No.1288

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>>1287
>Take away somebody's guns if they're found to be a danger to themselves and/or others. Do you agree? Disagree? Either way, why?
I do think there should be some balance between security and liberty.  In particular, if a court of law finds that a person poses a significant danger to others, by clear and convincing evidence, and with due process for the accused to present evidence in his favor, then I think restrictions on his liberty can be justified.  For some people, perhaps just taking away their guns would be enough.  For other people, additional restrictions on their liberty might be necessary.  

But I also worry that the government might mistakenly disarm someone who then consequently is victimized due to lack of ability to defend his home.  So the government should also do something to help protect someone whom it disarms.  Perhaps loan a taser, or help fortify entrances to his home, or maybe in the future a geofenced gun can be developed that becomes inoperable if taken outside the home.

For someone at risk of suicide, I don't think taking away his guns would be an appropriate action, unless the individual is fixated specifically on using a gun to commit suicide.  There are so many other ways of committing suicide besides firearms.

 No.1289

>>1282
Homocides are a rather bad metric to use, anyway. It includes things like suicide and self defense.
From what I understand, though I might be wrong about this, suicide is one of the largest chunks of gun homicide.

Personally, I always thought suicide should be the person committing the suicide's decision. After all, if you do not have the right to determine when your life ends, how can you claim to have ownership of yourself? How can you consider yourself to be free if you are unable to choose at which point you stop living in this world?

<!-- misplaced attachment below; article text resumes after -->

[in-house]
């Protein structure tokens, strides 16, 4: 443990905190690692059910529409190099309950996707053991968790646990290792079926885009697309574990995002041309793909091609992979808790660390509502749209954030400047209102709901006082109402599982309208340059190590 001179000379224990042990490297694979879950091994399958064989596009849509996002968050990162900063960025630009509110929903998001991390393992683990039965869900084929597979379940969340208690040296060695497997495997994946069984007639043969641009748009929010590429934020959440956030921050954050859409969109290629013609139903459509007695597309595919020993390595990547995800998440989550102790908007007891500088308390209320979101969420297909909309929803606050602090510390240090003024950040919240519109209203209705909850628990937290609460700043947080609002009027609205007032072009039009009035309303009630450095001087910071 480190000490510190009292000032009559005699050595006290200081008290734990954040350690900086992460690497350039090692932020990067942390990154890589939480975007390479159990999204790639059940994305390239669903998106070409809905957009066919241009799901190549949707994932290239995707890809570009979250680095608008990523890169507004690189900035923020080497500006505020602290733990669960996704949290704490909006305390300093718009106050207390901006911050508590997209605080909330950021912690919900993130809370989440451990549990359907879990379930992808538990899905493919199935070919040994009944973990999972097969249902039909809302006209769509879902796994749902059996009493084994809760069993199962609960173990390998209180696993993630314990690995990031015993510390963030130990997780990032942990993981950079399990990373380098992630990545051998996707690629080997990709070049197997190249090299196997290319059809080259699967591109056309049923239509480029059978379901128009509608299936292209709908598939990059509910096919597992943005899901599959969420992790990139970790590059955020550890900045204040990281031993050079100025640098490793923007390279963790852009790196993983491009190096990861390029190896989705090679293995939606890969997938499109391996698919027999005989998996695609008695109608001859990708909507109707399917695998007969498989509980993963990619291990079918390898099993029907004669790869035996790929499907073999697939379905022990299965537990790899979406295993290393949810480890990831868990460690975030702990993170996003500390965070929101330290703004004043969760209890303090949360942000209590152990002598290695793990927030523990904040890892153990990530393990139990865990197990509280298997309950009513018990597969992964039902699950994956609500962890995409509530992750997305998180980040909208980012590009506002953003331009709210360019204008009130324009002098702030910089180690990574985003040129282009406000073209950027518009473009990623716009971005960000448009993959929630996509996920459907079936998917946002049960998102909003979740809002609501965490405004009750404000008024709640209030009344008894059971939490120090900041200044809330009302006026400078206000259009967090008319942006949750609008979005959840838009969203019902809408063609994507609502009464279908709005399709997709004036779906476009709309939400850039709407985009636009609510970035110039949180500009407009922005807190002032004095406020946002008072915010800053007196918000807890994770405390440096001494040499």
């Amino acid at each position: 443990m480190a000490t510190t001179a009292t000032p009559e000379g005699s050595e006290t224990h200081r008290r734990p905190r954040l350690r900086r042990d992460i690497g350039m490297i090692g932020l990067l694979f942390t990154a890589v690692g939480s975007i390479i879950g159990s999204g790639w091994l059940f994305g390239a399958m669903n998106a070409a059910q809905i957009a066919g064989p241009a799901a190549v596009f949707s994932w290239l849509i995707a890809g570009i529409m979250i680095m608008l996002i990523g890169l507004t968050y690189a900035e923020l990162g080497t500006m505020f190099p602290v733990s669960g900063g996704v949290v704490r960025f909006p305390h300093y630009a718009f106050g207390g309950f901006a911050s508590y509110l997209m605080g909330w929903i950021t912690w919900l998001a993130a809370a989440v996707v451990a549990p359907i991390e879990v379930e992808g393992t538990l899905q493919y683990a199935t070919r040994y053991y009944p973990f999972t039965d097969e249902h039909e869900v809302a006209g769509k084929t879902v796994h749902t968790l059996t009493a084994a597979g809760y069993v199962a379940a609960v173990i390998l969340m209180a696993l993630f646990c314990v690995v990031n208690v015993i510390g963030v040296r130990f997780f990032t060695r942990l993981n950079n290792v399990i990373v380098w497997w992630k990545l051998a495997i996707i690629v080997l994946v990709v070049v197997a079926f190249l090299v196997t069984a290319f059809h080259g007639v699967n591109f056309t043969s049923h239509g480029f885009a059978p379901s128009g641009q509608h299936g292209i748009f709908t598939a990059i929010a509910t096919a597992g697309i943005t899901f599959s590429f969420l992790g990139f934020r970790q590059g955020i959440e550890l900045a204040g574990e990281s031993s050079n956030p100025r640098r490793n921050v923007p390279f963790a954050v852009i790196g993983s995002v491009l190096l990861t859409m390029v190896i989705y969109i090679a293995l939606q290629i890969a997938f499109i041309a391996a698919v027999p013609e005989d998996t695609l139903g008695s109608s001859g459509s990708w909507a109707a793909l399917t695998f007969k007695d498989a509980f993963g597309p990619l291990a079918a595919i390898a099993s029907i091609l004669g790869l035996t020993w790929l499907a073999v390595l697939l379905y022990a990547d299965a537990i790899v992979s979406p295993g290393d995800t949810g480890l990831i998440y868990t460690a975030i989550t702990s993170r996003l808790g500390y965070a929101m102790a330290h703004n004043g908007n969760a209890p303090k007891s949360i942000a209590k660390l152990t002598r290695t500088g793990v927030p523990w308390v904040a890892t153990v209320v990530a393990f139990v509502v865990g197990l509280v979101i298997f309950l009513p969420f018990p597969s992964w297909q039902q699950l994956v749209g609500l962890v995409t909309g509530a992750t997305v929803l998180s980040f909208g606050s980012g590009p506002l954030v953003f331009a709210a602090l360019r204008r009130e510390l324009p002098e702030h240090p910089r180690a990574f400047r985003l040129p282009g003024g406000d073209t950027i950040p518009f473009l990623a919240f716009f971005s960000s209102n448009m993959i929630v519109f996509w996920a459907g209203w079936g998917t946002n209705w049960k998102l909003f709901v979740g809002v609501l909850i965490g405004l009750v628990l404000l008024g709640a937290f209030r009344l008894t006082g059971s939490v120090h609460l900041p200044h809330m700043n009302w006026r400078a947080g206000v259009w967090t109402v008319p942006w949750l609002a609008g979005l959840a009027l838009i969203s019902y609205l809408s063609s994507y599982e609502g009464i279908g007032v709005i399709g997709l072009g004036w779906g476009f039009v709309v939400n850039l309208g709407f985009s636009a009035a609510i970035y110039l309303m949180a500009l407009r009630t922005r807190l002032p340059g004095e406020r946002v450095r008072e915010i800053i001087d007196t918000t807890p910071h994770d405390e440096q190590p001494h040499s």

Don't get me wrong, I do think we should try to talk to these people, and I'm not opposed to a brief holding time to make sure they know what they're doing. But, it's their life, therefore their choice.

 No.1290

>>1233
I'd say it's both, as well as the slightly larger impact of a concentrated deathtoll.
If ten people die over the course of a few months in your town, you probably won't notice much, honestly. If ten people die suddenly all at once, it's going to have a larger impact.
>>1243
The vast majority of these don't do that, though? Or are you suggesting we should pass such laws specifically for these much rarer terroristic type of events that are specifically going after minorities?

Personally, my experience has been that any group of any kind targetted with violence in a large enough scale falling into the category of 'tragedy' tends to come stronger together, overall. It's usually the single-target attacks that build up fear, I'd say.
Not saying these events are a "good" thing, of course, but, I'm not really inclined to worry about them unraveling society as a whole, as you seem to suggest. Especially since, though I suspect you'll disagree with this, I believe we live in an extremely egalitarian society.
>whereas fuck all is being done about gun violence
Isn't the overall murder rate, not even just firearm related murders, going rather sharply down along with crime in general?
I don't think we're doing "fuck all", given that.
It might seem like we're doing "fuck all" if you only watch what the media reports, given that their primary source of income is fearmongering and drumming up concern. But, that doesn't mean nothing's actually happening. Advancements in policing across the board have helped massively. You don't get as many unsolved murders as a direct result. You don't get serial killers pretty much at all, thanks to it. Simply too difficult not to get caught at some point, now a days.
Probably a big part of why we get these mass shooting events instead, you ask me.

 No.1291

>>1245
Violence in and of itself is not inherently wrong.
I think this is something of the problem we have when trying to figure out solutions to things like this. I probably shouldn't single you out, given OP started with the same phrasing, but, yours does have the easiest to reply to.

Violence can be used to good ends. There's nothing, for example, wrong with shooting a would-be murderer threatening your family.
The problem is, essentially, unwarranted violence.